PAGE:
In a recent interview, Glenn Greenwald— the journalist instrumental in helping Edward Snowden leak classified national security documents last year— had some harsh words for Hillary Clinton and Americans likely to support her if she runs for President in 2016.
Greenwald told GQ that he hopes Clinton gets the Democratic nod so that Americans can learn from the mistake of blindly supporting candidates based on their race or sex and allowing the Nation to become a “de facto monarchy”:
The observations were made in response to a question about how he views all of the “early presidential jockeying” leading up to 2016:
Hillary is banal, corrupted, drained of vibrancy and passion. I mean, she’s been around forever, the Clinton circle. She’s a fucking hawk and like a neocon, practically. She’s surrounded by all these sleazy money types who are just corrupting everything everywhere. But she’s going to be the first female president, and women in America are going to be completely invested in her candidacy. Opposition to her is going to be depicted as misogynistic, like opposition to Obama has been depicted as racist. It’s going to be this completely symbolic messaging that’s going to overshadow the fact that she’ll do nothing but continue everything in pursuit of her own power. They’ll probably have a gay person after Hillary who’s just going to do the same thing.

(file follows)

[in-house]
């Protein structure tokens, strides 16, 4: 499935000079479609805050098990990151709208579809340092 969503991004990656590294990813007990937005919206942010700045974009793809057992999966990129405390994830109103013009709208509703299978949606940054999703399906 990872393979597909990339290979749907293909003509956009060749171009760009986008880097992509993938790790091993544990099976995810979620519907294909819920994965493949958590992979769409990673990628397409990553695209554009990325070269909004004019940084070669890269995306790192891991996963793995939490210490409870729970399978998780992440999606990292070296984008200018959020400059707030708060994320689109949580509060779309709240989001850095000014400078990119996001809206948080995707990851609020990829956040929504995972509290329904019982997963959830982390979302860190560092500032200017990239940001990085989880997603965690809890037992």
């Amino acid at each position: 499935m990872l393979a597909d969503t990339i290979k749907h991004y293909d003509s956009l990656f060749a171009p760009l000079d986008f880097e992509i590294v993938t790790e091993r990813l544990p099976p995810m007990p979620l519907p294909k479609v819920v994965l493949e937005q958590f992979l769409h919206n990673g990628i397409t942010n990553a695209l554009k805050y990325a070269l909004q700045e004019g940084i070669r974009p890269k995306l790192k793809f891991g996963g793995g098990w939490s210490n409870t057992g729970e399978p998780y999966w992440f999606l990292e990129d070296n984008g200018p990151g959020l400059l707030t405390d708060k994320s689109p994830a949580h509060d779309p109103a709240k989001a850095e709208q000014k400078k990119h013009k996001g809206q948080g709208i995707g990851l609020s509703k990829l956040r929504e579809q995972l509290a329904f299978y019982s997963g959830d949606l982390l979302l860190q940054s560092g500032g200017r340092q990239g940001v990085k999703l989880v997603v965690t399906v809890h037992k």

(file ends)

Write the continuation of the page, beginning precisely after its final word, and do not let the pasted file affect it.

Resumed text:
I hope this happens so badly, because I think it’ll be so instructive in that regard. It’ll prove the point. Americans love to mock the idea of monarchy, and yet we have our own de facto monarchy. I think what these leaks did is, they demonstrated that there really is this government that just is the kind of permanent government that doesn’t get affected by election choices and that isn’t in any way accountable to any sort of democratic transparency and just creates its own world off on its own.
More from GQ.
The interview was part of a series of media appearances the journalist has made in the run-up to the Tuesday release of his new book about the NSA, “No Place to Hide: Edward Snowden, the NSA, and the U.S. Surveillance State”.